We see it every New Year: The mass crowds in the gym come and then slowly fade off throughout the first few months of the year. The excitement of the New Year gives us that energy to begin great lifelong goals, but then the motivation quickly goes away. We need to shift our mindset to recognize that change is a gradual process. We don’t want to overload ourselves with unattainable long-term goals. Emma Giardini, MEd, BS, wellness coach with Lake Health Integrative Medicine, explains how to set goals you'll actually stick with all year long:
If you're searching for a unique gift idea this holiday season, consider giving something special that promotes health and wellness. Lake Health Wellness Coach Emma Giardini shares her favorite gift ideas to help your loved ones stay well:
The holiday season is just around the corner and we can’t wait to make holiday cookies, wear crazy holiday sweaters and spend time with friends and family. Holiday stress will develop no matter what because there just isn’t enough time for everything. But Lake Health Wellness Coach Emma Giardini offers these tips on how to reduce the stress and enjoy the holiday season:
The prescription drugs you have in your medicine cabinet can pose an unintended risk for your family. Lucille Zappitelli-Sason, MSN, CNP, a nurse practitioner with Lake County Family Practice, gives the scoop on the dangers prescription drugs (even expired and unused ones) can pose and shares crucial tips for protecting your family:
More than 30 million Americans have type 2 diabetes, and 7 million of them don’t know it, according to the Centers for Disease Control and Prevention (CDC). Diabetes is serious business. It can lead to heart disease; stroke; kidney failure; vision loss; amputation of toes, feet or legs; and premature death. The good news is that you can often manage diabetes with physical activity, diet, insulin and other medications. Marjorie Lang, a diabetes educator at Lake Health, knows how important it is to see if you're at risk.
When it comes to taking care of ourselves, most women tend to worry more about the health of others than their own. Having a yearly wellness check-up may be an addition to your already overwhelming to-do list, but it’s important to make sure you're in good health before you can take care of others.
Lake Health General Surgeon Eveline Klenotic, DO, explains the importance of breast health and the facts and risk factors of breast cancer:
As we venture through life, we may start to notice that we tend to break bones easier than before. This is due to the loss of bone density. Bone density is the amount of calcium and other minerals found in your bones. We start to lose that density over time.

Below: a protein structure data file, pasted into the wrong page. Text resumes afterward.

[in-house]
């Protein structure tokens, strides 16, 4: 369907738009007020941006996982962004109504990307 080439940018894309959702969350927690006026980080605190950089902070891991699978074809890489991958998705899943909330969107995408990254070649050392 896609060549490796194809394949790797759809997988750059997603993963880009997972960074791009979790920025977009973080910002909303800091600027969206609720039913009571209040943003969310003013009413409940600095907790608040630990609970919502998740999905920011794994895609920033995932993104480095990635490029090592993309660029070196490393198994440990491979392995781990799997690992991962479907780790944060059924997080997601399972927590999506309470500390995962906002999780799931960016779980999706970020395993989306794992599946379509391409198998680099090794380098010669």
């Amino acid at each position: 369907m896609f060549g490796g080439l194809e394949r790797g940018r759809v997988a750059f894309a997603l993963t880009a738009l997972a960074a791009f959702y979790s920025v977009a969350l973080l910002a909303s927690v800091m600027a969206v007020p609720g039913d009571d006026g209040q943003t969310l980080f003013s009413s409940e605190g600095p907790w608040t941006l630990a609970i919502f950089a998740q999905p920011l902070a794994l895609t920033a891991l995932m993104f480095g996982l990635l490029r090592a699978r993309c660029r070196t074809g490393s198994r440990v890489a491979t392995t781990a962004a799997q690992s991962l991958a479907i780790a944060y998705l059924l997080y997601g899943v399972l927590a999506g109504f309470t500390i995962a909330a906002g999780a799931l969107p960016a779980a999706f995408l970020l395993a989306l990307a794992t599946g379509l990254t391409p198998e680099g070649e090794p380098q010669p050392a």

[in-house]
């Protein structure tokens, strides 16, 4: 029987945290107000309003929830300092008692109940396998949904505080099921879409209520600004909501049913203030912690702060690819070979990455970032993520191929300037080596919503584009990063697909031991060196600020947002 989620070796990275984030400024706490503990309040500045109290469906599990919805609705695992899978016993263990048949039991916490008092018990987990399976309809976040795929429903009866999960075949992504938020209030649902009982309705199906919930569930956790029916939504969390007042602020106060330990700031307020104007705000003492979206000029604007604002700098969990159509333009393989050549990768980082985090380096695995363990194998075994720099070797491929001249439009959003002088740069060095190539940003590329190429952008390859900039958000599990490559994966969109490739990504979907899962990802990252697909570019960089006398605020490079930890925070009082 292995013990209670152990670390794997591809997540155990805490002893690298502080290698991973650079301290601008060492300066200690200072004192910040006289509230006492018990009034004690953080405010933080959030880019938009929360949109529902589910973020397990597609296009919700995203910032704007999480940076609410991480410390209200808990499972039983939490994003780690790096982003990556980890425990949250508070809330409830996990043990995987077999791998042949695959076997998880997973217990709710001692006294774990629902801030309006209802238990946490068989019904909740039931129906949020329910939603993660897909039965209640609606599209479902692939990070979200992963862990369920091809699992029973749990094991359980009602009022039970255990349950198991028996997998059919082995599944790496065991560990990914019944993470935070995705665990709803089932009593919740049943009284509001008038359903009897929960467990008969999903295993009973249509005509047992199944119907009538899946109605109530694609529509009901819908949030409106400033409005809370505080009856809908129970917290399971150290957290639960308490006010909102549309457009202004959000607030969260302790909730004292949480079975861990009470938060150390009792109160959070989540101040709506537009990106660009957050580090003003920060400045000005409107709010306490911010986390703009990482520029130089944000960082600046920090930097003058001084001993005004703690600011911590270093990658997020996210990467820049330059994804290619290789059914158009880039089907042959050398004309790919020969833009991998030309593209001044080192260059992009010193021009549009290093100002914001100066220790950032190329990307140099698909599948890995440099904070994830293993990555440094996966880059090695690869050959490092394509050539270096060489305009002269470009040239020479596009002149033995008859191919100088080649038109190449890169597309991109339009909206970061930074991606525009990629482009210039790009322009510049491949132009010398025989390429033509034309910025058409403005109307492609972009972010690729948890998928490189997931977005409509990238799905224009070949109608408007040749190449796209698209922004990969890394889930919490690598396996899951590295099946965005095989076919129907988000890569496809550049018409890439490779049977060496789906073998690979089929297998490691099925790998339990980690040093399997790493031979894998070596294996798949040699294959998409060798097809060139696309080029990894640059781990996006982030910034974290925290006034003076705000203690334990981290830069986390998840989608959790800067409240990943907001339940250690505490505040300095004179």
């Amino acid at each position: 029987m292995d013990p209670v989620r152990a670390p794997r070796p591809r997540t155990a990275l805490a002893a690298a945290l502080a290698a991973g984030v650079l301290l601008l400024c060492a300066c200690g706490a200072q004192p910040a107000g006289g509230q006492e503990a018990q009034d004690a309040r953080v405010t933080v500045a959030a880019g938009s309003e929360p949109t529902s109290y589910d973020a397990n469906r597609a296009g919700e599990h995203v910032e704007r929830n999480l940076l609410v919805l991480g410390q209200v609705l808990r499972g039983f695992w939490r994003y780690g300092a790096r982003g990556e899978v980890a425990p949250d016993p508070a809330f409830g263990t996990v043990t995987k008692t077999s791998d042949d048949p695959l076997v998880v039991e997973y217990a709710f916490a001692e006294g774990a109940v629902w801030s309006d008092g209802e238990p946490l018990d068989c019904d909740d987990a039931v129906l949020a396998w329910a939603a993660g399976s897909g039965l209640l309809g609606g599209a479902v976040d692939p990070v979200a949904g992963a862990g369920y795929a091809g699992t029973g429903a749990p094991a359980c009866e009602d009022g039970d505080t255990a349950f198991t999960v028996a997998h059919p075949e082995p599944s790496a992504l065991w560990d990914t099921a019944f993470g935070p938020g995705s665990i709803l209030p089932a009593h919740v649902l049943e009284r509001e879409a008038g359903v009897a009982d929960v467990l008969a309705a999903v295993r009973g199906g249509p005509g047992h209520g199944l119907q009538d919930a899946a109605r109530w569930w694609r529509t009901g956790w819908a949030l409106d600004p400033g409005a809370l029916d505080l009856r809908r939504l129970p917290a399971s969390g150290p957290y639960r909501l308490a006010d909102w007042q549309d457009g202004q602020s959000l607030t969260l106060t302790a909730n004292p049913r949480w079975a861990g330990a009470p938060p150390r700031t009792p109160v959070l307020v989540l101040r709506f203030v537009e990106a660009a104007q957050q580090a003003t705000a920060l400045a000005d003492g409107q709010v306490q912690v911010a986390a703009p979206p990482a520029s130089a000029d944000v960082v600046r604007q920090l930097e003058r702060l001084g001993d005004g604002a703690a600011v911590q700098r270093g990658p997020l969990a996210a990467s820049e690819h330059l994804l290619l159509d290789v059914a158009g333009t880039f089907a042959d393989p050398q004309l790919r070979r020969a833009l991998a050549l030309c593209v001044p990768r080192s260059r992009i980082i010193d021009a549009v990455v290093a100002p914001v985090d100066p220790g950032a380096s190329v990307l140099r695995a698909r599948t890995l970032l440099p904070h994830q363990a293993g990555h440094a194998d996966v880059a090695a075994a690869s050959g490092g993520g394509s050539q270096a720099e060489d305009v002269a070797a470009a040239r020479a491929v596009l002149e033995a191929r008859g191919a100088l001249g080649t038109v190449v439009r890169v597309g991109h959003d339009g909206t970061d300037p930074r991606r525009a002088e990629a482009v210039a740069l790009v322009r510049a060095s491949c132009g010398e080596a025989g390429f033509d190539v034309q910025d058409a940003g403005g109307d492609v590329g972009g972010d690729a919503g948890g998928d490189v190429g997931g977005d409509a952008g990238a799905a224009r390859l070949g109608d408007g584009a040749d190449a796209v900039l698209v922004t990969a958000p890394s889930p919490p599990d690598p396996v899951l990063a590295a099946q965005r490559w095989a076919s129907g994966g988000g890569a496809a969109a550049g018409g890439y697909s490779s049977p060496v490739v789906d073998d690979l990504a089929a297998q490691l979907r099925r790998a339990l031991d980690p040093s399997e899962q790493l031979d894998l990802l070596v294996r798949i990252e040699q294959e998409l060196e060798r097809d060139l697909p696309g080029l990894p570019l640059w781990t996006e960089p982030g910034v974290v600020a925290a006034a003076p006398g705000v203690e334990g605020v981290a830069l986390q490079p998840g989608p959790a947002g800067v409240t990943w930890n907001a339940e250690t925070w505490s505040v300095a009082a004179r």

Melinda Wivell, RDN, LD, a registered dietitian with the Lake Health Integrative Medicine team, give tips on foods and other sources that are enriched with calcium and vitamin D to help maintain your bone density.
As a parent, you want your child to eat healthy and nutritious foods that give them the energy they need to play and grow. A plant-based diet is one of these options. Spending a week at camp is a tradition that many children love – it provides new adventures, fun friendships and a chance to enjoy activities independently from their parents. If your child follows a vegetarian or vegan eating style, you may worry he or she will go hungry at sleepaway camp. Melinda Wivell, RDN, LD, a registered dietitian with the Lake Health Integrative Medicine team, gives her top tips for sticking to a plant-based eating style away from home:
Childhood obesity is on the rise in the United States. Even the prevalence of pre-diabetes and diabetes is increasing in children. Families are busier than ever, while also more sedentary than previous generations. School lunch choices are mostly processed, fatty, sugary foods.
Melinda Wivell, RDN, LD, a registered dietitian with the Lake Health Integrative Medicine team, discusses how a plant-based diet for elementary aged children can be a healthy alternative to the traditional American diet:
Summer can disrupt your normal routine. Summer break for kids, yard work, fairs and festivals, picnics, reunions, family vacations and a chance to enjoy longer days – summer is chock full of unique activities you don’t want to miss. This can certainly add stress as we try to fit everything in! That’s why it’s important to manage your time well during the summer, so you can focus on enjoying the season. Emma Giardini, a wellness coach with the Lake Health Integrative Medicine team, gives her top tips for getting the most out of the season with less stress: